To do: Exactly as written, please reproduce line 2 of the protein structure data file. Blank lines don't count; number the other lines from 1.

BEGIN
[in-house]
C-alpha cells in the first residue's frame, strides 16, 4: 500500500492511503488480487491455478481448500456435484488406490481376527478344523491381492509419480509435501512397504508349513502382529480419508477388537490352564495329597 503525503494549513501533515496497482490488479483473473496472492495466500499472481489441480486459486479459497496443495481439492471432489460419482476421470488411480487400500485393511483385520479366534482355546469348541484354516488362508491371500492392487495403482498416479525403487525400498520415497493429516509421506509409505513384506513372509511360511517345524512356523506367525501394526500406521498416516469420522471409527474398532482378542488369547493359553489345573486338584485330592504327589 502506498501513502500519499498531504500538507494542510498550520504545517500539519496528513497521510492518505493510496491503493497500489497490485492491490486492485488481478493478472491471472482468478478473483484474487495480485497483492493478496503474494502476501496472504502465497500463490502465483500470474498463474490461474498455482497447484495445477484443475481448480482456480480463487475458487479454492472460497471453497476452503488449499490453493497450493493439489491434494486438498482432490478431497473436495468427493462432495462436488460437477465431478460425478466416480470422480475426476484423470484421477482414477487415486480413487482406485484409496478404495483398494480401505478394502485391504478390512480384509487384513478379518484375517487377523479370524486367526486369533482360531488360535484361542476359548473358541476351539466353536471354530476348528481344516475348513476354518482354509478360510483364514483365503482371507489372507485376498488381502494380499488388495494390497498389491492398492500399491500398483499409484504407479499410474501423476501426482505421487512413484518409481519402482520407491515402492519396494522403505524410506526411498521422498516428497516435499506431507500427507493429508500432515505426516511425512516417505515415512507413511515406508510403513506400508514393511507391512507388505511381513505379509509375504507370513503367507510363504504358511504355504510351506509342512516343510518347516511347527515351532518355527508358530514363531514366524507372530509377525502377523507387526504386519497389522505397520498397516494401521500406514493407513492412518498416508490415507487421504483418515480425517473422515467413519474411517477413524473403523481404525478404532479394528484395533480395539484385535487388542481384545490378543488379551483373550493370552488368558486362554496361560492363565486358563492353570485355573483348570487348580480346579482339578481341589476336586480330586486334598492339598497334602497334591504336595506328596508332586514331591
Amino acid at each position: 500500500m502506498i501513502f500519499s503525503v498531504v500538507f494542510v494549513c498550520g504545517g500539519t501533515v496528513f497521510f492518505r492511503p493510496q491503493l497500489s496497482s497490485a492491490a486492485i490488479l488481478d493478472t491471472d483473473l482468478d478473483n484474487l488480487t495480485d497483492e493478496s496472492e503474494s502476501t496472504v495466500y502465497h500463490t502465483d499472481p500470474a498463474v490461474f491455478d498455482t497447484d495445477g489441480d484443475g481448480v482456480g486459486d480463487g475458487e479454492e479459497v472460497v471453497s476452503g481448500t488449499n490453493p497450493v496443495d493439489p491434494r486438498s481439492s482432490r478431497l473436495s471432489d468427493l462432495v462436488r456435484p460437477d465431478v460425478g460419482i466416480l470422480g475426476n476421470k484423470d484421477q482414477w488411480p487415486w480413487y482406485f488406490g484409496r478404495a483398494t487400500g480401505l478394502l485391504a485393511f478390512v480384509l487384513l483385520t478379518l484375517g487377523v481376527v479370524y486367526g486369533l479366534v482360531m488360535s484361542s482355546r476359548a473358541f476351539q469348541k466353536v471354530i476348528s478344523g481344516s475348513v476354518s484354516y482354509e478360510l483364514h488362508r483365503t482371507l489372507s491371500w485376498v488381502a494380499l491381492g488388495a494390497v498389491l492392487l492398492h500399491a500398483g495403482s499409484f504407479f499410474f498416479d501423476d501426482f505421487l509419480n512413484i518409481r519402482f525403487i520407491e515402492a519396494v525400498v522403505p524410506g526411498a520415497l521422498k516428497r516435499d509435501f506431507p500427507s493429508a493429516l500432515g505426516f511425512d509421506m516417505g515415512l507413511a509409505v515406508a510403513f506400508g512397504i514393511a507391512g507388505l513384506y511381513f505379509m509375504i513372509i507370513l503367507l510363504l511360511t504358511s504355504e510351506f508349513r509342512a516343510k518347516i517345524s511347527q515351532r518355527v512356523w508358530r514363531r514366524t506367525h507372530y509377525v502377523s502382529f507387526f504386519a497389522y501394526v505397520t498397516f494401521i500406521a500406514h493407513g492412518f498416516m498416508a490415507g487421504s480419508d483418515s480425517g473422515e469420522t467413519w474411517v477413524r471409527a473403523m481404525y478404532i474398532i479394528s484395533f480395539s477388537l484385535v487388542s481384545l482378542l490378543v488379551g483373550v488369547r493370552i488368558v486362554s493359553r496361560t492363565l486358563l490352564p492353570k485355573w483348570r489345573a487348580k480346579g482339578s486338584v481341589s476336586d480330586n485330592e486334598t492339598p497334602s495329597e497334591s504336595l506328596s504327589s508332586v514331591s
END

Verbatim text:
C-alpha cells in the first residue's frame, strides 16, 4: 500500500492511503488480487491455478481448500456435484488406490481376527478344523491381492509419480509435501512397504508349513502382529480419508477388537490352564495329597 503525503494549513501533515496497482490488479483473473496472492495466500499472481489441480486459486479459497496443495481439492471432489460419482476421470488411480487400500485393511483385520479366534482355546469348541484354516488362508491371500492392487495403482498416479525403487525400498520415497493429516509421506509409505513384506513372509511360511517345524512356523506367525501394526500406521498416516469420522471409527474398532482378542488369547493359553489345573486338584485330592504327589 502506498501513502500519499498531504500538507494542510498550520504545517500539519496528513497521510492518505493510496491503493497500489497490485492491490486492485488481478493478472491471472482468478478473483484474487495480485497483492493478496503474494502476501496472504502465497500463490502465483500470474498463474490461474498455482497447484495445477484443475481448480482456480480463487475458487479454492472460497471453497476452503488449499490453493497450493493439489491434494486438498482432490478431497473436495468427493462432495462436488460437477465431478460425478466416480470422480475426476484423470484421477482414477487415486480413487482406485484409496478404495483398494480401505478394502485391504478390512480384509487384513478379518484375517487377523479370524486367526486369533482360531488360535484361542476359548473358541476351539466353536471354530476348528481344516475348513476354518482354509478360510483364514483365503482371507489372507485376498488381502494380499488388495494390497498389491492398492500399491500398483499409484504407479499410474501423476501426482505421487512413484518409481519402482520407491515402492519396494522403505524410506526411498521422498516428497516435499506431507500427507493429508500432515505426516511425512516417505515415512507413511515406508510403513506400508514393511507391512507388505511381513505379509509375504507370513503367507510363504504358511504355504510351506509342512516343510518347516511347527515351532518355527508358530514363531514366524507372530509377525502377523507387526504386519497389522505397520498397516494401521500406514493407513492412518498416508490415507487421504483418515480425517473422515467413519474411517477413524473403523481404525478404532479394528484395533480395539484385535487388542481384545490378543488379551483373550493370552488368558486362554496361560492363565486358563492353570485355573483348570487348580480346579482339578481341589476336586480330586486334598492339598497334602497334591504336595506328596508332586514331591